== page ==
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IEW 2007 26 juin 2007 Transition towards a 450 ppm CO 2 society – Lessons from a Modeling Program with Imaclim-R Jean-Charles Hourcade, Renaud Crassous,

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Presentation on theme: "IEW 2007 26 juin 2007 Transition towards a 450 ppm CO 2 society – Lessons from a Modeling Program with Imaclim-R Jean-Charles Hourcade, Renaud Crassous,"— Presentation transcript:

1 IEW 2007 26 juin 2007 Transition towards a 450 ppm CO 2 society – Lessons from a Modeling Program with Imaclim-R Jean-Charles Hourcade, Renaud Crassous, Olivier Sassi, Henri Waisman, Patrick Criqui, Silvana Mima, Alban Kitous

2 A 3-year interaction between modelers and industry One question posed by a consortium of 15 French industrial groups: Cement, Steel and Non ferrous, Energy, Transportation, Water Distribution –Can we transform the F4 objective mantra as a mobilizing utopia for industry instead of a pure constraint? technological breakthroughs on the supply and demand side changes in final demand (structure and type of products) incentive structure with impacts on in industrial competitiveness One modeling choice, to support a dialogue between modelers, engineers and industry experts: an hybrid approach with the Imaclim-R model (CIRED) the Poles model (energy systems, LEPII) Data support and engineering analysis from Enerdata

3 Methodological Challenges for (hybrid) modelers Ensure that technical systems and economic growth are consistent and plausible –Physical and Economic Account of energy and materials (steel, cement, etc.) –‘Open the box’ of production function to embark sector-based expertise –Describe infrastructures dynamics, inertia and technical lock-ins Monitor the transition: –Represent the interplay between inertia, imperfect foresight and ‘routine’ policy behaviors –Non optimal growth pathways –Adjustments mechanisms: capacity utilization, unemployment, capital flows, etc.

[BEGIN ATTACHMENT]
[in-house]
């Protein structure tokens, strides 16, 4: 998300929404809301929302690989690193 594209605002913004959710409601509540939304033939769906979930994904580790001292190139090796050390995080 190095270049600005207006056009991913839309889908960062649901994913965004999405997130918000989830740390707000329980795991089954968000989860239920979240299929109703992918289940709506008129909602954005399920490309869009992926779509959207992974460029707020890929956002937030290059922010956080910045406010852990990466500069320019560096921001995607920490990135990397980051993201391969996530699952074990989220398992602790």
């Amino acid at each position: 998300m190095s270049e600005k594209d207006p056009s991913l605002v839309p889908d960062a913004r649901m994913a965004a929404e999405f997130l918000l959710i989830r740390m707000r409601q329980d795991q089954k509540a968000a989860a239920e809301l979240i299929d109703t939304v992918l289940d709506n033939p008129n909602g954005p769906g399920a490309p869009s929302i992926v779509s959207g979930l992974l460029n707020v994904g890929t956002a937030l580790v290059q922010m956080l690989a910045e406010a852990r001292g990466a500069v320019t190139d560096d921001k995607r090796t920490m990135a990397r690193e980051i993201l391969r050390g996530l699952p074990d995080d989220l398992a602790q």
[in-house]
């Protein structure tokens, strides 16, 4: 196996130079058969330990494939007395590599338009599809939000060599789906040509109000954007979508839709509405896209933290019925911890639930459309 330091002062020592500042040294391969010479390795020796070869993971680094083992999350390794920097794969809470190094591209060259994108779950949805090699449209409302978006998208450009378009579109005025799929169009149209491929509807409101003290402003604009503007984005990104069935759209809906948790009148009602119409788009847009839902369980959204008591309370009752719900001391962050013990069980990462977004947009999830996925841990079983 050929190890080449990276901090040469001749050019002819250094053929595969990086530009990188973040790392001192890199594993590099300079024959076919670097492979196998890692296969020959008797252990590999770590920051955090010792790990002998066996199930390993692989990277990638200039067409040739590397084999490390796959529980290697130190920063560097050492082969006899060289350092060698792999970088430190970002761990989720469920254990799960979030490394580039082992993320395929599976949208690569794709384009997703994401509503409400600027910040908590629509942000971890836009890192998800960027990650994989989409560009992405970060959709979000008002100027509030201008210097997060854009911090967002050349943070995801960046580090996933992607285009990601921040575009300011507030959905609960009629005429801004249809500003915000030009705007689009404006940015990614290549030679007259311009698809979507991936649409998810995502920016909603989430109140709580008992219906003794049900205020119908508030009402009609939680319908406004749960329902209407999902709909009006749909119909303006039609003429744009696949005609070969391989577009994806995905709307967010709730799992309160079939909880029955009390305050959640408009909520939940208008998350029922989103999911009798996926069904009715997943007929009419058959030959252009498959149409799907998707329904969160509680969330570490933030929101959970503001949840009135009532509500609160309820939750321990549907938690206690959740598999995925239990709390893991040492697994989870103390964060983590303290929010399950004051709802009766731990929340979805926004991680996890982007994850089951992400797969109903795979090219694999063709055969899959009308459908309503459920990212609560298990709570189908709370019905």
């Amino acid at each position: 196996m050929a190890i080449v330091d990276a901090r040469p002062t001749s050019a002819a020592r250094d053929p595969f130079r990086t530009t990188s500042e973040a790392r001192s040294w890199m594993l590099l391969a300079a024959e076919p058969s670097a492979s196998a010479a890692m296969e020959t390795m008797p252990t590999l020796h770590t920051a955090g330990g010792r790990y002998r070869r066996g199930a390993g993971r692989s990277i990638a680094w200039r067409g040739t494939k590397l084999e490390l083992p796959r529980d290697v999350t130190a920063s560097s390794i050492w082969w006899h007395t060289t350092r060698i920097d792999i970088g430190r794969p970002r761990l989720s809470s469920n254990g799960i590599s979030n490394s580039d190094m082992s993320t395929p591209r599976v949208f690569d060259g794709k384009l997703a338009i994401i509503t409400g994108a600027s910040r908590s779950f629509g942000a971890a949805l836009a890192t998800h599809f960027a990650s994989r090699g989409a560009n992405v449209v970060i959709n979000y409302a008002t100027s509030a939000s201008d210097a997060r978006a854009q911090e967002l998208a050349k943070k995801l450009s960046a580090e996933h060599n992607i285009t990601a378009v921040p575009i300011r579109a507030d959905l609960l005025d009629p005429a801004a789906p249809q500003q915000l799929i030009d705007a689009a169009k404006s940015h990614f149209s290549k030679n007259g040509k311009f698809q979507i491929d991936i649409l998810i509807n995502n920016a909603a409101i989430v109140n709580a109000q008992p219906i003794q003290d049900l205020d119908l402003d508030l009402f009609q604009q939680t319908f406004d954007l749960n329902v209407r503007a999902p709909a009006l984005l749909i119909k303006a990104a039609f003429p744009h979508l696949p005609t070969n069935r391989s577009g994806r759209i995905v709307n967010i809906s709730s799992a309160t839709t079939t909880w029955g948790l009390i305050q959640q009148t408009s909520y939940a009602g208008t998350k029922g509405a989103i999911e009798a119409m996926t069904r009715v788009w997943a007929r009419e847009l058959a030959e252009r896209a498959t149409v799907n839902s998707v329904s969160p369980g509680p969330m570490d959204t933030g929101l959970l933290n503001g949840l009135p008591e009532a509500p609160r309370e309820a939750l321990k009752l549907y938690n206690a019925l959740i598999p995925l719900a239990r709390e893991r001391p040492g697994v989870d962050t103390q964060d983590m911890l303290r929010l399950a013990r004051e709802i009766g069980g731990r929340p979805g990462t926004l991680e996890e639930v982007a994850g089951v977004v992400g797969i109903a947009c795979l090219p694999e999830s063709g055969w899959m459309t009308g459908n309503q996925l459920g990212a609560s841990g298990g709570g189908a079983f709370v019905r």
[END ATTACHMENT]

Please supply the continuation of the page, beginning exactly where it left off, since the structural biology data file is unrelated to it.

4 A recursive and modular architecture: static equilibria + dynamic relations informed by the POLES model Static equilibrium in a clay-clay world Industry Electricity, Fossil fuels Transport Moving the production frontier, back to a ‘putty’ world

5 A 450 ppm CO 2 stabilization target A1 A2

6 Demographic dynamics : a growth slowdown linked to ageing –Total population  final demand dynamics –Active population  labor force dynamics –Pyramid of ages  saving rates (e.g. the Chinese saving rates decreases from 44% in 2001 to 14 % in 2050) 2005-2050 mean growth rate of Total and Active population

7 Growth engine: productivity catch-up Annual growth potential of labor productivity –‘Club convergence’ of OECD countries to a 2% per year mean rate –Differentiated catch-up phases for CIS and developing countries

8 The material content due to a ‘mimetic’ development pattern, the catch-up on vehicles ‘Lorentz Curve’ for personal vehicles around the world

9 The material content due to a ‘mimetic’ development pattern: Housing Per capita surface of housing

10 REF scenario: Tensions on fossil fuels and x2 emissions World primary energy consumption : 26 Gtoe in 2050 despite a 45% decrease of energy intensity of GDP Coal 25%; Oil 25%; Gas 18%, Nuke 17% Renewables 15 %

11 A 450 ppm scenario ‘at constant development pattern’

12 One carbon price for all agents in each region but: differentiatied responsibility’ and EU leadership Linear time profile but credible and announced ex-ante ‘Political’ carbon price signals to reach 450 ppm REF 450 ppm

13 Complementary PAMs behind the carbon value Price signals (only) trigger the decarbonisation of the energy supply and the decisions of energy consumers; but beyond the price induced changes in the technical space a set of PAMs are assumed on the demand side: Accelerated turnover of existing builidings and diffusion of aZEB (almost or zero energy buildings) Very strict efficiency standards for existing buildings R&D on High efficiency vehicles R&D on high efficiency and low carbon content materials